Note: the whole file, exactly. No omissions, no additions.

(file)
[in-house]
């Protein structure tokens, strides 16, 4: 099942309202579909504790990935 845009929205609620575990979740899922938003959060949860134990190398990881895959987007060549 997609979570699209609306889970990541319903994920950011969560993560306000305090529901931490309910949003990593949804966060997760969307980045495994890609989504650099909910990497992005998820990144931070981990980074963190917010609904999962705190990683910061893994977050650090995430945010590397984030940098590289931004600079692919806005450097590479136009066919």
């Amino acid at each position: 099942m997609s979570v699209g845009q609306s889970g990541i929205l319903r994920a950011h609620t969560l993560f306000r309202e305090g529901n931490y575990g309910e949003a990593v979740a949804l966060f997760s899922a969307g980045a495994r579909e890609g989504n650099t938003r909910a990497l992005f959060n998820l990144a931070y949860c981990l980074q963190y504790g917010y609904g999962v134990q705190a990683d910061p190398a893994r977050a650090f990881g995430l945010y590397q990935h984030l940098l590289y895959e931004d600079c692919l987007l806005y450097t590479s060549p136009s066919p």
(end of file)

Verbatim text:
[in-house]
């Protein structure tokens, strides 16, 4: 099942309202579909504790990935 845009929205609620575990979740899922938003959060949860134990190398990881895959987007060549 997609979570699209609306889970990541319903994920950011969560993560306000305090529901931490309910949003990593949804966060997760969307980045495994890609989504650099909910990497992005998820990144931070981990980074963190917010609904999962705190990683910061893994977050650090995430945010590397984030940098590289931004600079692919806005450097590479136009066919």
């Amino acid at each position: 099942m997609s979570v699209g845009q609306s889970g990541i929205l319903r994920a950011h609620t969560l993560f306000r309202e305090g529901n931490y575990g309910e949003a990593v979740a949804l966060f997760s899922a969307g980045a495994r579909e890609g989504n650099t938003r909910a990497l992005f959060n998820l990144a931070y949860c981990l980074q963190y504790g917010y609904g999962v134990q705190a990683d910061p190398a893994r977050a650090f990881g995430l945010y590397q990935h984030l940098l590289y895959e931004d600079c692919l987007l806005y450097t590479s060549p136009s066919p």